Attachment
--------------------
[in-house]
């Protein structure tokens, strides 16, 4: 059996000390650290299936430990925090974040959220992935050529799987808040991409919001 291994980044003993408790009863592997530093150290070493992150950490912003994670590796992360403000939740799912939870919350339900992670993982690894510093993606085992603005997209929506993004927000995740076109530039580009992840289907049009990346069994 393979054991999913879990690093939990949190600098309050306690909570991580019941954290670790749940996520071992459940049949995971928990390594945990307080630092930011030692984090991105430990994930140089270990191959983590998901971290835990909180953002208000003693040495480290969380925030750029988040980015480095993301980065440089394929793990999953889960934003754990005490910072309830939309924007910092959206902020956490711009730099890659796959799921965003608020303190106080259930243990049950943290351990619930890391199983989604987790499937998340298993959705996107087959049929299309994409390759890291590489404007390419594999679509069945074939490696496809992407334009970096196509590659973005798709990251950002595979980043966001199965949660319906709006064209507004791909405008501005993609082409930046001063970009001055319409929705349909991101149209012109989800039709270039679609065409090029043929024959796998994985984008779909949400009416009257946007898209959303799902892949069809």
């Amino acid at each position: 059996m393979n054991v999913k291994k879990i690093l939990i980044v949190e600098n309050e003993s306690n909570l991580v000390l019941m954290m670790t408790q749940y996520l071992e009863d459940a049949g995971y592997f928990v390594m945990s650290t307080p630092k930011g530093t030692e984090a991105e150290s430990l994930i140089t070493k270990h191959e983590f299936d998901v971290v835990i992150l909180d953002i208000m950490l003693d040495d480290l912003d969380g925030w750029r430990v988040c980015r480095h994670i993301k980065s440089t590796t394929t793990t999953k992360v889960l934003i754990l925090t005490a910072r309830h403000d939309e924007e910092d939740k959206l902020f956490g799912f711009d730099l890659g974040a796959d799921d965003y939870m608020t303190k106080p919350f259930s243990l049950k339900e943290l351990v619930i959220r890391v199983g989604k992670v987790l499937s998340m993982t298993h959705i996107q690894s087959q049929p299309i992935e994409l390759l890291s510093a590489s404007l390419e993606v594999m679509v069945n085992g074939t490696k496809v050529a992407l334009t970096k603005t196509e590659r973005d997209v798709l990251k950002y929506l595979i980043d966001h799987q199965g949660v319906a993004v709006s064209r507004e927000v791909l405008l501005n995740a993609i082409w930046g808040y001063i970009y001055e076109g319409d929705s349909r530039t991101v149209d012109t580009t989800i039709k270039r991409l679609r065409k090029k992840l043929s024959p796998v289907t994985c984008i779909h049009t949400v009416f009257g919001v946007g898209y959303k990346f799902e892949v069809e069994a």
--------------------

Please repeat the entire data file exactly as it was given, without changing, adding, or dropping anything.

[in-house]
């Protein structure tokens, strides 16, 4: 059996000390650290299936430990925090974040959220992935050529799987808040991409919001 291994980044003993408790009863592997530093150290070493992150950490912003994670590796992360403000939740799912939870919350339900992670993982690894510093993606085992603005997209929506993004927000995740076109530039580009992840289907049009990346069994 393979054991999913879990690093939990949190600098309050306690909570991580019941954290670790749940996520071992459940049949995971928990390594945990307080630092930011030692984090991105430990994930140089270990191959983590998901971290835990909180953002208000003693040495480290969380925030750029988040980015480095993301980065440089394929793990999953889960934003754990005490910072309830939309924007910092959206902020956490711009730099890659796959799921965003608020303190106080259930243990049950943290351990619930890391199983989604987790499937998340298993959705996107087959049929299309994409390759890291590489404007390419594999679509069945074939490696496809992407334009970096196509590659973005798709990251950002595979980043966001199965949660319906709006064209507004791909405008501005993609082409930046001063970009001055319409929705349909991101149209012109989800039709270039679609065409090029043929024959796998994985984008779909949400009416009257946007898209959303799902892949069809």
């Amino acid at each position: 059996m393979n054991v999913k291994k879990i690093l939990i980044v949190e600098n309050e003993s306690n909570l991580v000390l019941m954290m670790t408790q749940y996520l071992e009863d459940a049949g995971y592997f928990v390594m945990s650290t307080p630092k930011g530093t030692e984090a991105e150290s430990l994930i140089t070493k270990h191959e983590f299936d998901v971290v835990i992150l909180d953002i208000m950490l003693d040495d480290l912003d969380g925030w750029r430990v988040c980015r480095h994670i993301k980065s440089t590796t394929t793990t999953k992360v889960l934003i754990l925090t005490a910072r309830h403000d939309e924007e910092d939740k959206l902020f956490g799912f711009d730099l890659g974040a796959d799921d965003y939870m608020t303190k106080p919350f259930s243990l049950k339900e943290l351990v619930i959220r890391v199983g989604k992670v987790l499937s998340m993982t298993h959705i996107q690894s087959q049929p299309i992935e994409l390759l890291s510093a590489s404007l390419e993606v594999m679509v069945n085992g074939t490696k496809v050529a992407l334009t970096k603005t196509e590659r973005d997209v798709l990251k950002y929506l595979i980043d966001h799987q199965g949660v319906a993004v709006s064209r507004e927000v791909l405008l501005n995740a993609i082409w930046g808040y001063i970009y001055e076109g319409d929705s349909r530039t991101v149209d012109t580009t989800i039709k270039r991409l679609r065409k090029k992840l043929s024959p796998v289907t994985c984008i779909h049009t949400v009416f009257g919001v946007g898209y959303k990346f799902e892949v069809e069994a």